Figure 4. Predictions of tissue (disease) specific percent risk of exposure induced cancer (%REIC) or percent risk of exposure induced death (%REID) for participation in three ISS missions at age 40-, 45, and 50-y (6-month at solar median, 6-months near solar maximum, and 1-year near solar minimum) for F and M never-smoker populations.

Figure 5 shows predictions of the PC following participation in two ISS missions corresponding to the results of Figure 3. Results are shown for F and M NS with disease diagnosis of age 55-y and 65-y which correspond to 15- and 25-y after the first ISS mission, and 5- and 15-y after a 1-year ISS mission, respectively. By age 65-y, %PC at the upper 95% confidence interval exceed 20% for leukemia, stomach, colon, lung, esophageal and ovarian cancers. %PC for circulatory diseases are modest (<10%) because of the large background and longer latency that results from epidemiology analysis compared to radiation induced cancers. %PC for leukemia’s decline at older ages while %PC for solid cancers, CVD and IVD increase modestly at older ages (>65 y) (result not shown). Similar results for 1-year missions with no other space exposures for mission age of 45-y and PC estimates at age 65-y are shown in Figure 6. These results suggest a 1-y mission near solar minimum would not exceed NASA radiation limits for astronauts with no prior occupational radiation exposures. Our predictions at solar minimum support that 1-year missions at any time in a solar cycle are below limits. However, other prior occupational exposures and changes to risk assessment models may alter this conclusion. Table 3 and 4 also show the average years of life-loss expectancy (LLE) if death from space radiation exposure would occur. Leukemia has a LLE of about 23-y, overall cancer 15-y, and specific solid cancers varying from 12- to 20-y of life-loss. The LLE for circulatory diseases is less than that of cancer with values between 9- and 10-y resulting from our analysis.

Figure 5. Predictions of tissue (disease) specific %PC at age 55-y (left panel) and age 65-y (right panel) following participation in two ISS missions at age 40-y and age 45-y (6-month at solar median, and 1-year near solar minimum) for F and M never-smoker populations.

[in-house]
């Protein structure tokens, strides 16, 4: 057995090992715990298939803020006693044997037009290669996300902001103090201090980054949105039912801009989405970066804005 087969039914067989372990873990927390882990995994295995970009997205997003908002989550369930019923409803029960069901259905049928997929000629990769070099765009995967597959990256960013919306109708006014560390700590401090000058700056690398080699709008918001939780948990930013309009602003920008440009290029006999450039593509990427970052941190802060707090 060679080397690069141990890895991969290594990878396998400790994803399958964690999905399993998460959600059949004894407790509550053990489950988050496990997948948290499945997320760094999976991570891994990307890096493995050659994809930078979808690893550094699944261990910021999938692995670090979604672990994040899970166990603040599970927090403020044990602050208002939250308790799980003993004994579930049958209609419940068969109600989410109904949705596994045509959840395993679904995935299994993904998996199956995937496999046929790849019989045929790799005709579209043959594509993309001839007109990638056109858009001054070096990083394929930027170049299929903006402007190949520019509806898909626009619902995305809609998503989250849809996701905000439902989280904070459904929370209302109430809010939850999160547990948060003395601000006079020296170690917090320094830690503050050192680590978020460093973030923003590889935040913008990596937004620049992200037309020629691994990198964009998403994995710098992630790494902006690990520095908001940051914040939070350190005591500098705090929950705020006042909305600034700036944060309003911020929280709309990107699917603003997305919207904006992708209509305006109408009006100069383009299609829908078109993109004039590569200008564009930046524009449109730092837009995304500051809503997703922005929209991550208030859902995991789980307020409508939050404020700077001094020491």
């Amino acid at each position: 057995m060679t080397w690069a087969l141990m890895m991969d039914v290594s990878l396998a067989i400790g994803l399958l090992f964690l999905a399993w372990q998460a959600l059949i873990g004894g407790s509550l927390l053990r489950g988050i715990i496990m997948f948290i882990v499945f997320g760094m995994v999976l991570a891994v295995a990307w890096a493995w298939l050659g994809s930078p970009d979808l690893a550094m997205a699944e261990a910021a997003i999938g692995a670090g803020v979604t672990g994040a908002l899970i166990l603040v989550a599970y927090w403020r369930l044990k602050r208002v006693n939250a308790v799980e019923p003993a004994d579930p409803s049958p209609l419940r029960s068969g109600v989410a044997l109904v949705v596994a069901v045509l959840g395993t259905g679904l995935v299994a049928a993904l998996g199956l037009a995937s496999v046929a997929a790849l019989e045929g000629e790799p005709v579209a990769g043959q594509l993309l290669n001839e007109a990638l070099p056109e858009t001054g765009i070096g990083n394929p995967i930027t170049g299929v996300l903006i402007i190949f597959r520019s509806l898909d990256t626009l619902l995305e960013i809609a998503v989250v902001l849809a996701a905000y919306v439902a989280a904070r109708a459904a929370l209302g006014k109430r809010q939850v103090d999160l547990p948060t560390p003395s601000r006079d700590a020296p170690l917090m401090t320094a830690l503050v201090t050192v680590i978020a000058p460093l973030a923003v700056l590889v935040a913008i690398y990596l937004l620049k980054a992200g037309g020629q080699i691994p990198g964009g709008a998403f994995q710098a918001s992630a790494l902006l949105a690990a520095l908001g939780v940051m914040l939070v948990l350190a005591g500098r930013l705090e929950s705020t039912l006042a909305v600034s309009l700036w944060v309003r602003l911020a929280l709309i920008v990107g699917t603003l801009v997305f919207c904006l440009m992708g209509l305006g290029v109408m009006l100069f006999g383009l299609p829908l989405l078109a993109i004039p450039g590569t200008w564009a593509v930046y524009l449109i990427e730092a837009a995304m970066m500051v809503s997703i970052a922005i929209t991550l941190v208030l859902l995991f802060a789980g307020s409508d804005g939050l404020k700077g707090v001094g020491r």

Figure 6. Predictions tissue (disease) specific percent risk of exposure induced cancer (%REIC) or percent risk of exposure induced death (%REID) or percent probability of causation (%PC) at age 65-y (right panels) following participation in1-y ISS missions at age 45-y for F and M never-smoker populations.

Table 3. Predictions for female never-smokers participating in multiple ISS missions of organ dose equivalents (HT) and average loss of life expectancy (LLE) if radiation induced death occurs.

Table 4. Predictions for male never-smokers participating in multiple ISS missions of organ dose equivalents (HT) and average loss of life expectancy (LLE) if radiation induced death occurs.

Figure 7 and Table 5 show comparisons from results of sensitivity analysis of the role of increased lethality from HZE particles and nuclear secondaries using the adjusted mortality rate of Eq. (11). Results for 1-year ISS missions and two missions consisting of a 1-year mission at age 45 and a previous mission at age 40-y with median solar cycle conditions of 6-months are shown. The PDF for cancer in the NSCR-2012 model, total REID for cancer and circulatory disease risks combined, and total REID with inclusion of the enhanced tumor lethality assumption for densely ionizing particles with Flethal = 1.5 are shown in Figure 7. These results suggest that an increase in tumor lethality of 25 to 50%, which are values suggested by animal studies with high LET radiation, would reduce the mission duration for ISS missions with 95% CIs to be below the acceptable risk limits to less than 18 months. The combination of increased tumor lethality and addition of fatal circulatory disease risks could possibly impact crew participation on a 1-year mission within NASA’s radiation safety standards.